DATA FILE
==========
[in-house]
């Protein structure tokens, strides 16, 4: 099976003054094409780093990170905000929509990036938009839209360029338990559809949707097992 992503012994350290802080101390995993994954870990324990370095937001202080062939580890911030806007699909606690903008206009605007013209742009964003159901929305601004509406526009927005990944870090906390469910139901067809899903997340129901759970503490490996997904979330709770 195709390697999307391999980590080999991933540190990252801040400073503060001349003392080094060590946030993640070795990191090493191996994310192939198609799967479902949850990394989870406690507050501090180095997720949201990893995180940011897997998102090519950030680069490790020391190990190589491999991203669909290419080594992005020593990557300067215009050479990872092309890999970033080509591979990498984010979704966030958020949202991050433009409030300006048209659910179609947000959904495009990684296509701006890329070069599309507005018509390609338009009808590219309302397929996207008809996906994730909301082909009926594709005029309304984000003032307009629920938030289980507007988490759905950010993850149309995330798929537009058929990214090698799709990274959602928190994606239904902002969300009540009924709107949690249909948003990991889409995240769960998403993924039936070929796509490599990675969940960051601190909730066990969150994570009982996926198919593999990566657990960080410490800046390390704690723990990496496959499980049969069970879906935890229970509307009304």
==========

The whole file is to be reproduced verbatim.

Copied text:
[in-house]
């Protein structure tokens, strides 16, 4: 099976003054094409780093990170905000929509990036938009839209360029338990559809949707097992 992503012994350290802080101390995993994954870990324990370095937001202080062939580890911030806007699909606690903008206009605007013209742009964003159901929305601004509406526009927005990944870090906390469910139901067809899903997340129901759970503490490996997904979330709770 195709390697999307391999980590080999991933540190990252801040400073503060001349003392080094060590946030993640070795990191090493191996994310192939198609799967479902949850990394989870406690507050501090180095997720949201990893995180940011897997998102090519950030680069490790020391190990190589491999991203669909290419080594992005020593990557300067215009050479990872092309890999970033080509591979990498984010979704966030958020949202991050433009409030300006048209659910179609947000959904495009990684296509701006890329070069599309507005018509390609338009009808590219309302397929996207008809996906994730909301082909009926594709005029309304984000003032307009629920938030289980507007988490759905950010993850149309995330798929537009058929990214090698799709990274959602928190994606239904902002969300009540009924709107949690249909948003990991889409995240769960998403993924039936070929796509490599990675969940960051601190909730066990969150994570009982996926198919593999990566657990960080410490800046390390704690723990990496496959499980049969069970879906935890229970509307009304």